Standing Rock Film Festival goes global


Still frame from the film “Lost and Found” by Joey Bania. 

Melissa Puppo

Immerse yourself in culture from around the world at the 11th annual International Short Film Festival presented by the Standing Rock Cultural Arts Center.

Producer Jeff Ingram said the film festival is a way for arts and culture to come together for the Kent community each year.  

The Kent Stage will showcase 23 pieces for the festival ranging from animation, short comedy, documentaries and silent film. The event will also have live music and other entertainment starting at 8 p.m. Saturday, Jan. 25. 

There are three parts to the festival. The first part will feature international short films, the second part will feature five films from feature animator and filmmaker Drew Christie, and the last portion will feature silent films from Brenda Malloy and Mike Hovancsek, a local director and filmmaker, along with live music from Hovancsek, Joe Culley and Rex Sheppard. 

Hovancsek created the film festival 11 years ago after he was disappointed in how disrespectful people were during a previous Kent film festival he attended. 

“This is a college town, and people would probably really enjoy a film event than this mess that was going on, so I went to Standing Rock Cultural Arts, and I said, ‘Hey, what if I create this film festival so we can build this up?’ ” Hovancsek said. 

Since then, Standing Rock has continued to deliver a new film festival each year, with new elements and filmmakers to showcase. 

This year’s festival blends filmmakers from around the globe, from places as diverse as Austria, Germany and China, with locals. Some films to be showcased include: “Blessings in Disguise,” from the U.S.; “Lost & Found,” from England; “Trip,” from Brazil and “Giangrande,” from Italy. 

“When we pick filmmakers for this we try to get a good balance of humor and seriousness,” Ingram said.

“One of the neat things about the festival is that a vast majority of the films are five minutes or less, so as a result you get to go on a journey through all kinds of styles and cultures and influences, and if for a moment you say you don’t like this kind of film, it’ll be over soon,” Hovansek said. “It keeps moving and changing. It’s this idea of keeping the people engaged with a lot of ideas.”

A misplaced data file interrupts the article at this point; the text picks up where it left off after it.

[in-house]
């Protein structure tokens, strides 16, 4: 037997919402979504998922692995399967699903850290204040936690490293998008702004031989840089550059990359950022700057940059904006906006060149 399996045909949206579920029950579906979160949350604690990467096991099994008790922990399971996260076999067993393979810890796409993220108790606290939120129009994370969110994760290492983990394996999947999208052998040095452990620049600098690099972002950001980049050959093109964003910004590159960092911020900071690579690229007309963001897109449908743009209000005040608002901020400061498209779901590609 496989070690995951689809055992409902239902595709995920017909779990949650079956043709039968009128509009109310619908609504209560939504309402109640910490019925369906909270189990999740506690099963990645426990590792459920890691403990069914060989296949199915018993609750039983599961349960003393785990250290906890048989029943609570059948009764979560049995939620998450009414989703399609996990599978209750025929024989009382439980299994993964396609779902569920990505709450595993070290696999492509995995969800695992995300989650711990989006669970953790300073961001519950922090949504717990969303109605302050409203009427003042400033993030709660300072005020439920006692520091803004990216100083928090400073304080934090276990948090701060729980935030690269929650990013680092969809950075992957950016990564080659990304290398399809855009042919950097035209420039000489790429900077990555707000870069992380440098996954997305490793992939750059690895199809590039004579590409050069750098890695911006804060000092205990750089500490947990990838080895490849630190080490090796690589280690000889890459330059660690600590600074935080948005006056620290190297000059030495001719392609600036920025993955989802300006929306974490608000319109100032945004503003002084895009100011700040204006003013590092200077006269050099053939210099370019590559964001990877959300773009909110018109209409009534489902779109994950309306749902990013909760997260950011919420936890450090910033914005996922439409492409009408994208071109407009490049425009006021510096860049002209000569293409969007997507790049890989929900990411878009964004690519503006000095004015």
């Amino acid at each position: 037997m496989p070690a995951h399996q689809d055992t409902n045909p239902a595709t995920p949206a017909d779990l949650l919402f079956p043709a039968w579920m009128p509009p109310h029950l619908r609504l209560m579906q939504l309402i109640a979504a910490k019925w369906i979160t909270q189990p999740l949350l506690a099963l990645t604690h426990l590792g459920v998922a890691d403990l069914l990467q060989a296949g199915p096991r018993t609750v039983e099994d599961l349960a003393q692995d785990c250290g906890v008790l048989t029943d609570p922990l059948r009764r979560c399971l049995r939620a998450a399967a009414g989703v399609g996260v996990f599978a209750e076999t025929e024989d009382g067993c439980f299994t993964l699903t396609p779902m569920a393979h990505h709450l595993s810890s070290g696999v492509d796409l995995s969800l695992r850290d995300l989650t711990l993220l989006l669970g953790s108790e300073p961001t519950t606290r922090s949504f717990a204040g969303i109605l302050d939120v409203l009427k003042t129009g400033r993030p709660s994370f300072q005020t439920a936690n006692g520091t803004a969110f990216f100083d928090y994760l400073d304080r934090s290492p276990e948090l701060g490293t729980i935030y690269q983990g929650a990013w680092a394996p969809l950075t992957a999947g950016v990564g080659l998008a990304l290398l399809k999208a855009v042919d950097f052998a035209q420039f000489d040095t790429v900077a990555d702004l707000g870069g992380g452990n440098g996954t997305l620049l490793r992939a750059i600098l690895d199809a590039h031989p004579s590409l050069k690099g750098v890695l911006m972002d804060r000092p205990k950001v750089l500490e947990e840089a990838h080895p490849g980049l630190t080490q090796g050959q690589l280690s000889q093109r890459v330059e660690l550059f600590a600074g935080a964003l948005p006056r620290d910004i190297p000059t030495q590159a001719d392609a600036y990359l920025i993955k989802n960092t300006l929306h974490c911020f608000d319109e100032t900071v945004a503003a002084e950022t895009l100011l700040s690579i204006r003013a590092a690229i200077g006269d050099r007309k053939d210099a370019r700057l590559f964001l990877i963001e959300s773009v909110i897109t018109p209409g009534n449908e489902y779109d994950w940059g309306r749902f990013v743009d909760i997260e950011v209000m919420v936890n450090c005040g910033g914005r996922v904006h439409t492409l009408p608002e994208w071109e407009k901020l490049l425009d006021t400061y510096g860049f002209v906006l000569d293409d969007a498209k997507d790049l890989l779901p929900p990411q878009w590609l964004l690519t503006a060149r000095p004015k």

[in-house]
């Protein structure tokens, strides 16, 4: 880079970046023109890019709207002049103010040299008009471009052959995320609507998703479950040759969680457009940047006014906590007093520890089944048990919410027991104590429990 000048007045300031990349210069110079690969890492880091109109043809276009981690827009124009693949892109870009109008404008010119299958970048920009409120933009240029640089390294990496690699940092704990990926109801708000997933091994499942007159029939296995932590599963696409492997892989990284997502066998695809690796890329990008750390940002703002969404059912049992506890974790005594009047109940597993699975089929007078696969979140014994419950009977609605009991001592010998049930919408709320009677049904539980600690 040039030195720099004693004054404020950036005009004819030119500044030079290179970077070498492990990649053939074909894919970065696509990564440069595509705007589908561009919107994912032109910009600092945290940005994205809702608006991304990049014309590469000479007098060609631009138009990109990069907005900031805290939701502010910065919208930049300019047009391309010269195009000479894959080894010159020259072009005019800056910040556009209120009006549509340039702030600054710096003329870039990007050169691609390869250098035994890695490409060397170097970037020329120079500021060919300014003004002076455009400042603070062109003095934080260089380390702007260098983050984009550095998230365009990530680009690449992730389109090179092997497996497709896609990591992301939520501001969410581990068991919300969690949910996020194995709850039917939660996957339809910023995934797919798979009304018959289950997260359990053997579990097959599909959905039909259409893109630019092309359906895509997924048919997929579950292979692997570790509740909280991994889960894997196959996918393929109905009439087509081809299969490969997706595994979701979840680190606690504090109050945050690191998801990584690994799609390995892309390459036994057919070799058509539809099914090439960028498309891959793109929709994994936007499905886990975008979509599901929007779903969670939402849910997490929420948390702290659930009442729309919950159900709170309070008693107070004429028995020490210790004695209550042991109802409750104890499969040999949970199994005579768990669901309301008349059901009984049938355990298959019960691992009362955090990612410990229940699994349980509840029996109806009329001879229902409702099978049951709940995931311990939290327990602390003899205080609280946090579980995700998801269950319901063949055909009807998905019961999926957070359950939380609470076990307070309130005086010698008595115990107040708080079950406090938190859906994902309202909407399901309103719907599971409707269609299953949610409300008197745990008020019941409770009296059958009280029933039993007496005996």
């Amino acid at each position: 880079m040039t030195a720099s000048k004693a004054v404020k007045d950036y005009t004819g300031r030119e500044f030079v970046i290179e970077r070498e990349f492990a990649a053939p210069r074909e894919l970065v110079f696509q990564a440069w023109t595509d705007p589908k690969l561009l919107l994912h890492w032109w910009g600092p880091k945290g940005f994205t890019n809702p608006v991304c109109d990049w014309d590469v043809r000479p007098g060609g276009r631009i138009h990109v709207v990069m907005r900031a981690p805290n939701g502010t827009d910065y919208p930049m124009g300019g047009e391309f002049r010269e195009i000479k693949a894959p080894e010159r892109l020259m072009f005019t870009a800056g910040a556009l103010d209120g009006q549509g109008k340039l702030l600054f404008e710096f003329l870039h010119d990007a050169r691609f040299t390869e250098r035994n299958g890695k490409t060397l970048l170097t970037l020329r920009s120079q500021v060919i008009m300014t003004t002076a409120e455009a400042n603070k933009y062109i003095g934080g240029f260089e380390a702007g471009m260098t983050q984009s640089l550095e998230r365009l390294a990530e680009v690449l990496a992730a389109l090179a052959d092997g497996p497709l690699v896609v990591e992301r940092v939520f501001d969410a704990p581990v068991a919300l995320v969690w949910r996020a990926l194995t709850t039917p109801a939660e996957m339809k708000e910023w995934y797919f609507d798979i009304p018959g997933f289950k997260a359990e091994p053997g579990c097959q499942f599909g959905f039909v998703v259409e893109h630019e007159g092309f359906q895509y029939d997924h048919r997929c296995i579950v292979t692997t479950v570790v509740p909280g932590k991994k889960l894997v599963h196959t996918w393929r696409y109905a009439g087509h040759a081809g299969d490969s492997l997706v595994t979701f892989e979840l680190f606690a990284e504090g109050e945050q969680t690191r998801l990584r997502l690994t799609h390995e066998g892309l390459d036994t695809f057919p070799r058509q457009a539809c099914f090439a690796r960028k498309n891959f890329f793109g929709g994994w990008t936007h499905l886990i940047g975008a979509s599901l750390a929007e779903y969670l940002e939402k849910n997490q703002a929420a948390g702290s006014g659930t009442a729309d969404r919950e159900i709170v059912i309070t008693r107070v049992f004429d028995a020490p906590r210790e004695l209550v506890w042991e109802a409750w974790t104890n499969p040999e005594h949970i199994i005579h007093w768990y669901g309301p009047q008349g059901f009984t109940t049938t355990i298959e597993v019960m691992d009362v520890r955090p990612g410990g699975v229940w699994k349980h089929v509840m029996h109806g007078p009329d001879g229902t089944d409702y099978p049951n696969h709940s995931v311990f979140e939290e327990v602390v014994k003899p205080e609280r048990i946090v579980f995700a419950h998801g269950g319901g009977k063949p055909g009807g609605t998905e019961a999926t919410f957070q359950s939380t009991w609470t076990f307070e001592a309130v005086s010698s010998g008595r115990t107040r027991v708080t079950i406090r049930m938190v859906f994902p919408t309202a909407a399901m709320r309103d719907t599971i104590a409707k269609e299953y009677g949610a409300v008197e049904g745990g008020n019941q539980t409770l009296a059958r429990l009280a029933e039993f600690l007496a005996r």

Ingram said a lot of these films on average can take anywhere from about eight to nine months or more to develop and put together in time for the festival. 


Still frame from the film “Ballpoint Barber” by Peter Simon. It is a film where a still photograph of a man comes to life and gets a haircut and a shave with a magic pen.

Ingram said one thing to watch for at this festival is a Chinese film in the first half called “Ruuun!” The piece utilized roughly 100 animators who each individually draw part of the film. It comes together in a fast-paced, detailed and colorful animation of someone running through different scenes.  

The films are judged on aspects such as technical expertise and originality, as well as other factors. Two awards will be given out; one $100 prize for Judge’s Choice and one for People’s Choice, for which the audience gets to vote on who they believe did a great job. 

Hovancsek said the film festival usually gets a great turnout, with people of all different cultures, backgrounds and ages showing up to enjoy themselves. 

“They laughed at huge moments, and they are really into it,” he said. 

Tickets can be purchased at the door or online at the Kent Stage’s website. Student and senior tickets are $7, and general admission is $10. 

Ingram said if students are interested in applying for next year’s festival or want to get involved with Standing Rock, they are always looking for more people. The application and more information are on Standing Rock’s website.

Contact Melissa Puppo at [email protected]